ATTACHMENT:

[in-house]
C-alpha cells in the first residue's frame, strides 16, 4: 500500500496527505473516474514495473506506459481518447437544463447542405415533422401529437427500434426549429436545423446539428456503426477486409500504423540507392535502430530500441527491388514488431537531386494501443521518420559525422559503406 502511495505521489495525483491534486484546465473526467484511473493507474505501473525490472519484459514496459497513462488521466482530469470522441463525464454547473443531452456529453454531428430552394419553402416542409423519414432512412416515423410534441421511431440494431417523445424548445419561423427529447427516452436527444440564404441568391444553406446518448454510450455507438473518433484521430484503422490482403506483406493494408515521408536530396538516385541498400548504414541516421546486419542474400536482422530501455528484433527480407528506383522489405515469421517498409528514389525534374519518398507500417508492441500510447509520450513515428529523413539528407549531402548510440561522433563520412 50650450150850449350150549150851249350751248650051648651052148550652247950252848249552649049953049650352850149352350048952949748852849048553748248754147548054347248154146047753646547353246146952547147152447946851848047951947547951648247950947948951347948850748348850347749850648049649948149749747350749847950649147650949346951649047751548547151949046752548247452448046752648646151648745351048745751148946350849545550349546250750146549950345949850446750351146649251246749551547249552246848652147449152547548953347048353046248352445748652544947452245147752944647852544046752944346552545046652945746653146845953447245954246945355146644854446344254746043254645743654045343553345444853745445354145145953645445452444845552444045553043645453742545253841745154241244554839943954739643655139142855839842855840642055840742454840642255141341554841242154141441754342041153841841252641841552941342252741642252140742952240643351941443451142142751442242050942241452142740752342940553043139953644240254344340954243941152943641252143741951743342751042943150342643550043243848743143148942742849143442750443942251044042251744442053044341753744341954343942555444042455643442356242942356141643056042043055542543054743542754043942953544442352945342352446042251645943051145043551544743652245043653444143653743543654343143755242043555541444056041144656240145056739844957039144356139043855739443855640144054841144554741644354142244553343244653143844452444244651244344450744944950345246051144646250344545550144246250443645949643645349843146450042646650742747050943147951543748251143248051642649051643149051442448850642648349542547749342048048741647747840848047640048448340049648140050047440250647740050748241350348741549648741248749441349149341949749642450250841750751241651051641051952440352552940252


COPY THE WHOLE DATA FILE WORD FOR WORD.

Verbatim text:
[in-house]
C-alpha cells in the first residue's frame, strides 16, 4: 500500500496527505473516474514495473506506459481518447437544463447542405415533422401529437427500434426549429436545423446539428456503426477486409500504423540507392535502430530500441527491388514488431537531386494501443521518420559525422559503406 502511495505521489495525483491534486484546465473526467484511473493507474505501473525490472519484459514496459497513462488521466482530469470522441463525464454547473443531452456529453454531428430552394419553402416542409423519414432512412416515423410534441421511431440494431417523445424548445419561423427529447427516452436527444440564404441568391444553406446518448454510450455507438473518433484521430484503422490482403506483406493494408515521408536530396538516385541498400548504414541516421546486419542474400536482422530501455528484433527480407528506383522489405515469421517498409528514389525534374519518398507500417508492441500510447509520450513515428529523413539528407549531402548510440561522433563520412 50650450150850449350150549150851249350751248650051648651052148550652247950252848249552649049953049650352850149352350048952949748852849048553748248754147548054347248154146047753646547353246146952547147152447946851848047951947547951648247950947948951347948850748348850347749850648049649948149749747350749847950649147650949346951649047751548547151949046752548247452448046752648646151648745351048745751148946350849545550349546250750146549950345949850446750351146649251246749551547249552246848652147449152547548953347048353046248352445748652544947452245147752944647852544046752944346552545046652945746653146845953447245954246945355146644854446344254746043254645743654045343553345444853745445354145145953645445452444845552444045553043645453742545253841745154241244554839943954739643655139142855839842855840642055840742454840642255141341554841242154141441754342041153841841252641841552941342252741642252140742952240643351941443451142142751442242050942241452142740752342940553043139953644240254344340954243941152943641252143741951743342751042943150342643550043243848743143148942742849143442750443942251044042251744442053044341753744341954343942555444042455643442356242942356141643056042043055542543054743542754043942953544442352945342352446042251645943051145043551544743652245043653444143653743543654343143755242043555541444056041144656240145056739844957039144356139043855739443855640144054841144554741644354142244553343244653143844452444244651244344450744944950345246051144646250344545550144246250443645949643645349843146450042646650742747050943147951543748251143248051642649051643149051442448850642648349542547749342048048741647747840848047640048448340049648140050047440250647740050748241350348741549648741248749441349149341949749642450250841750751241651051641051952440352552940252